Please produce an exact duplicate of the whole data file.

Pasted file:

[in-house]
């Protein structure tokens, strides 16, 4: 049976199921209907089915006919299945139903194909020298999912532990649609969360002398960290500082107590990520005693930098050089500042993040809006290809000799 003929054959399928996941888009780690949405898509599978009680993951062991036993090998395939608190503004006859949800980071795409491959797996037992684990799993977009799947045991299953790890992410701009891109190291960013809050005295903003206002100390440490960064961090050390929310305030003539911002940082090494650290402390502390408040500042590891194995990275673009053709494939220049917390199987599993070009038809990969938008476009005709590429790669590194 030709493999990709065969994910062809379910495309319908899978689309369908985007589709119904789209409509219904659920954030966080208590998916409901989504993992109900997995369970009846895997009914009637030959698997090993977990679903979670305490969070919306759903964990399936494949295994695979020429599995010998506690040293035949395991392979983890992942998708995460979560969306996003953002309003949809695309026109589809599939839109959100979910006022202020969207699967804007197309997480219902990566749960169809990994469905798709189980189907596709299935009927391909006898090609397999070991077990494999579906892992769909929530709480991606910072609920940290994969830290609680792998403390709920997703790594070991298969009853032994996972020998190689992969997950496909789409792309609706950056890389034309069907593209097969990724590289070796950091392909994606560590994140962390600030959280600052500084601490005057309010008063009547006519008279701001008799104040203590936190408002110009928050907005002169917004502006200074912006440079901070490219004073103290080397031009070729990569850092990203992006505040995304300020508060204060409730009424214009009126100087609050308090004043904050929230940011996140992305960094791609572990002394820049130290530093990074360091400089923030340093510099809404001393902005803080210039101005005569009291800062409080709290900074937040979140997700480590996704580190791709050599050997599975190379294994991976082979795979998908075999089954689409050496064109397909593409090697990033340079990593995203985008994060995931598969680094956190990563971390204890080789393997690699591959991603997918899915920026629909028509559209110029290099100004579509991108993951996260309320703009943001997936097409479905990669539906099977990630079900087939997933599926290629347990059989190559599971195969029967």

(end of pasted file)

[in-house]
């Protein structure tokens, strides 16, 4: 049976199921209907089915006919299945139903194909020298999912532990649609969360002398960290500082107590990520005693930098050089500042993040809006290809000799 003929054959399928996941888009780690949405898509599978009680993951062991036993090998395939608190503004006859949800980071795409491959797996037992684990799993977009799947045991299953790890992410701009891109190291960013809050005295903003206002100390440490960064961090050390929310305030003539911002940082090494650290402390502390408040500042590891194995990275673009053709494939220049917390199987599993070009038809990969938008476009005709590429790669590194 030709493999990709065969994910062809379910495309319908899978689309369908985007589709119904789209409509219904659920954030966080208590998916409901989504993992109900997995369970009846895997009914009637030959698997090993977990679903979670305490969070919306759903964990399936494949295994695979020429599995010998506690040293035949395991392979983890992942998708995460979560969306996003953002309003949809695309026109589809599939839109959100979910006022202020969207699967804007197309997480219902990566749960169809990994469905798709189980189907596709299935009927391909006898090609397999070991077990494999579906892992769909929530709480991606910072609920940290994969830290609680792998403390709920997703790594070991298969009853032994996972020998190689992969997950496909789409792309609706950056890389034309069907593209097969990724590289070796950091392909994606560590994140962390600030959280600052500084601490005057309010008063009547006519008279701001008799104040203590936190408002110009928050907005002169917004502006200074912006440079901070490219004073103290080397031009070729990569850092990203992006505040995304300020508060204060409730009424214009009126100087609050308090004043904050929230940011996140992305960094791609572990002394820049130290530093990074360091400089923030340093510099809404001393902005803080210039101005005569009291800062409080709290900074937040979140997700480590996704580190791709050599050997599975190379294994991976082979795979998908075999089954689409050496064109397909593409090697990033340079990593995203985008994060995931598969680094956190990563971390204890080789393997690699591959991603997918899915920026629909028509559209110029290099100004579509991108993951996260309320703009943001997936097409479905990669539906099977990630079900087939997933599926290629347990059989190559599971195969029967």